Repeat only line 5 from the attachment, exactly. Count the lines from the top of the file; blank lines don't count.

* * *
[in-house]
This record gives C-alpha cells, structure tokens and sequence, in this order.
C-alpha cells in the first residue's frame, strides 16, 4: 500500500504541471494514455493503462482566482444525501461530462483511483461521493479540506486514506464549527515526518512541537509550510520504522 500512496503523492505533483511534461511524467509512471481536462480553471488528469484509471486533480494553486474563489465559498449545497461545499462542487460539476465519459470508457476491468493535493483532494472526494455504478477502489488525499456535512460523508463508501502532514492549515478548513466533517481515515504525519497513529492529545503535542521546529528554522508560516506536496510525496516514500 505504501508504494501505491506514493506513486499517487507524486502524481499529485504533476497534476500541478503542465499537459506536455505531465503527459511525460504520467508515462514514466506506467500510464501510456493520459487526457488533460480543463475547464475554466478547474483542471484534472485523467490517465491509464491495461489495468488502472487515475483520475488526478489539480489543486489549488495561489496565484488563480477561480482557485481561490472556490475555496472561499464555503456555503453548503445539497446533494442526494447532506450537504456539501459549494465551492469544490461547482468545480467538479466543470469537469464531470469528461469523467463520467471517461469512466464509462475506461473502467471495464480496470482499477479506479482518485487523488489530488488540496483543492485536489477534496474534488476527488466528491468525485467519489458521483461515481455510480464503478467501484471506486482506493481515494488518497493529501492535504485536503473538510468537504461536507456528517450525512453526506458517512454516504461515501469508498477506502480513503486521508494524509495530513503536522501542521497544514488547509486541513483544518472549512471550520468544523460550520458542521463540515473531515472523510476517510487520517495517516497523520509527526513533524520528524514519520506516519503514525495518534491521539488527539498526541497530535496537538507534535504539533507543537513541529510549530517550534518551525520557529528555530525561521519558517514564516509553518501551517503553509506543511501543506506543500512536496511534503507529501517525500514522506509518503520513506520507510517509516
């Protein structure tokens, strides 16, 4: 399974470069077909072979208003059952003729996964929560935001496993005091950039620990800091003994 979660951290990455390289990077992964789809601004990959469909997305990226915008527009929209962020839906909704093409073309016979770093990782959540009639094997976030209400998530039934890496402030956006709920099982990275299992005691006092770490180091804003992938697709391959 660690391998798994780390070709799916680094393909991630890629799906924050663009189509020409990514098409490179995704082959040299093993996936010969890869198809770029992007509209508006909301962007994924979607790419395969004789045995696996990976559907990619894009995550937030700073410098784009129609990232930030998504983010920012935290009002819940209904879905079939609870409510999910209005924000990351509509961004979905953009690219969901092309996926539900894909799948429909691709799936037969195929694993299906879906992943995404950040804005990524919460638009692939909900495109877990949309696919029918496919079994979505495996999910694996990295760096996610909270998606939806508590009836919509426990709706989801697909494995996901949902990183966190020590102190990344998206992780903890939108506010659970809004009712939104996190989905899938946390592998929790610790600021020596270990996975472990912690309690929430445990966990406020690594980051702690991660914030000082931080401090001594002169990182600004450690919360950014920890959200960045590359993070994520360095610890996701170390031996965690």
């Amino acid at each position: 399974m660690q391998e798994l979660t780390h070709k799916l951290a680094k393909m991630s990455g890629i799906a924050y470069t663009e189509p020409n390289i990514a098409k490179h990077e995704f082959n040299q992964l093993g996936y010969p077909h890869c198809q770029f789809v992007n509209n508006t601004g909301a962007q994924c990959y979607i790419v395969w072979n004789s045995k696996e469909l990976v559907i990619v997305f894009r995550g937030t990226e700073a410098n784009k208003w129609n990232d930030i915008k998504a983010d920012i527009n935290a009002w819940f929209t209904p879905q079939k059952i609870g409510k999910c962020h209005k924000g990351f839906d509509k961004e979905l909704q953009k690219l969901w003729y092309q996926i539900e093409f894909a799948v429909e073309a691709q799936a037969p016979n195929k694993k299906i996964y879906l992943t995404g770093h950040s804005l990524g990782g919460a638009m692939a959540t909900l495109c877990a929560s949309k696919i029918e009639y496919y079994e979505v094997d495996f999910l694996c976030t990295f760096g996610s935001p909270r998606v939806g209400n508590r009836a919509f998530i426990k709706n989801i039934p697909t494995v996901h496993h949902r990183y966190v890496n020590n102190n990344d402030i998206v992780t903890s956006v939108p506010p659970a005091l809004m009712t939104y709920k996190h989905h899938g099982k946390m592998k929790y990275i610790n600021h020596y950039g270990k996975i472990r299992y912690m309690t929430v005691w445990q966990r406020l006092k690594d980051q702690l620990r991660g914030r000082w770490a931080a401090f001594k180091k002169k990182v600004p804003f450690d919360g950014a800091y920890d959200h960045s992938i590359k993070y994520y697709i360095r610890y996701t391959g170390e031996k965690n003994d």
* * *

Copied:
């Amino acid at each position: 399974m660690q391998e798994l979660t780390h070709k799916l951290a680094k393909m991630s990455g890629i799906a924050y470069t663009e189509p020409n390289i990514a098409k490179h990077e995704f082959n040299q992964l093993g996936y010969p077909h890869c198809q770029f789809v992007n509209n508006t601004g909301a962007q994924c990959y979607i790419v395969w072979n004789s045995k696996e469909l990976v559907i990619v997305f894009r995550g937030t990226e700073a410098n784009k208003w129609n990232d930030i915008k998504a983010d920012i527009n935290a009002w819940f929209t209904p879905q079939k059952i609870g409510k999910c962020h209005k924000g990351f839906d509509k961004e979905l909704q953009k690219l969901w003729y092309q996926i539900e093409f894909a799948v429909e073309a691709q799936a037969p016979n195929k694993k299906i996964y879906l992943t995404g770093h950040s804005l990524g990782g919460a638009m692939a959540t909900l495109c877990a929560s949309k696919i029918e009639y496919y079994e979505v094997d495996f999910l694996c976030t990295f760096g996610s935001p909270r998606v939806g209400n508590r009836a919509f998530i426990k709706n989801i039934p697909t494995v996901h496993h949902r990183y966190v890496n020590n102190n990344d402030i998206v992780t903890s956006v939108p506010p659970a005091l809004m009712t939104y709920k996190h989905h899938g099982k946390m592998k929790y990275i610790n600021h020596y950039g270990k996975i472990r299992y912690m309690t929430v005691w445990q966990r406020l006092k690594d980051q702690l620990r991660g914030r000082w770490a931080a401090f001594k180091k002169k990182v600004p804003f450690d919360g950014a800091y920890d959200h960045s992938i590359k993070y994520y697709i360095r610890y996701t391959g170390e031996k965690n003994d």